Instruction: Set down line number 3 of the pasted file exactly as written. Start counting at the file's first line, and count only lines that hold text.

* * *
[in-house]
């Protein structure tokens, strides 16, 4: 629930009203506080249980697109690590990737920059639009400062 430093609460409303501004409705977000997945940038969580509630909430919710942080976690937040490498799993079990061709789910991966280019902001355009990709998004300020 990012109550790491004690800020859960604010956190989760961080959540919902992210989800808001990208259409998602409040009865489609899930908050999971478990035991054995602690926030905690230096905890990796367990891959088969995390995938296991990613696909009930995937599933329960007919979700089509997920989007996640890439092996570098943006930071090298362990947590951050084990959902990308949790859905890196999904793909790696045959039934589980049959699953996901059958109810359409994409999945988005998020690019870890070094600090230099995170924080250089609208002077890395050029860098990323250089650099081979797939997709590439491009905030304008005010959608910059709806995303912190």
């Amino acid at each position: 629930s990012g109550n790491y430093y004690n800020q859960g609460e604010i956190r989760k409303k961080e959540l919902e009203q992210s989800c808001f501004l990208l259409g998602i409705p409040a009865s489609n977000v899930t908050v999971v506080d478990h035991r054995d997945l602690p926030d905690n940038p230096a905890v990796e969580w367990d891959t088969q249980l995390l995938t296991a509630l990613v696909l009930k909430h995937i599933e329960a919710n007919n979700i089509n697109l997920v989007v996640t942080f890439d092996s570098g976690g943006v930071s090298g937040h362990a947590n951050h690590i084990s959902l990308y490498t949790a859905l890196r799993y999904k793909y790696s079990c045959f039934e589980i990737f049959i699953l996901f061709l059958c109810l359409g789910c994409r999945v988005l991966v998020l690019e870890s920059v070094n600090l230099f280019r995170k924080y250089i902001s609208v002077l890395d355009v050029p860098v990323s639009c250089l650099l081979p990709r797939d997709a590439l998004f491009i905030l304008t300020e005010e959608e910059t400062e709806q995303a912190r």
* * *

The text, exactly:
């Amino acid at each position: 629930s990012g109550n790491y430093y004690n800020q859960g609460e604010i956190r989760k409303k961080e959540l919902e009203q992210s989800c808001f501004l990208l259409g998602i409705p409040a009865s489609n977000v899930t908050v999971v506080d478990h035991r054995d997945l602690p926030d905690n940038p230096a905890v990796e969580w367990d891959t088969q249980l995390l995938t296991a509630l990613v696909l009930k909430h995937i599933e329960a919710n007919n979700i089509n697109l997920v989007v996640t942080f890439d092996s570098g976690g943006v930071s090298g937040h362990a947590n951050h690590i084990s959902l990308y490498t949790a859905l890196r799993y999904k793909y790696s079990c045959f039934e589980i990737f049959i699953l996901f061709l059958c109810l359409g789910c994409r999945v988005l991966v998020l690019e870890s920059v070094n600090l230099f280019r995170k924080y250089i902001s609208v002077l890395d355009v050029p860098v990323s639009c250089l650099l081979p990709r797939d997709a590439l998004f491009i905030l304008t300020e005010e959608e910059t400062e709806q995303a912190r």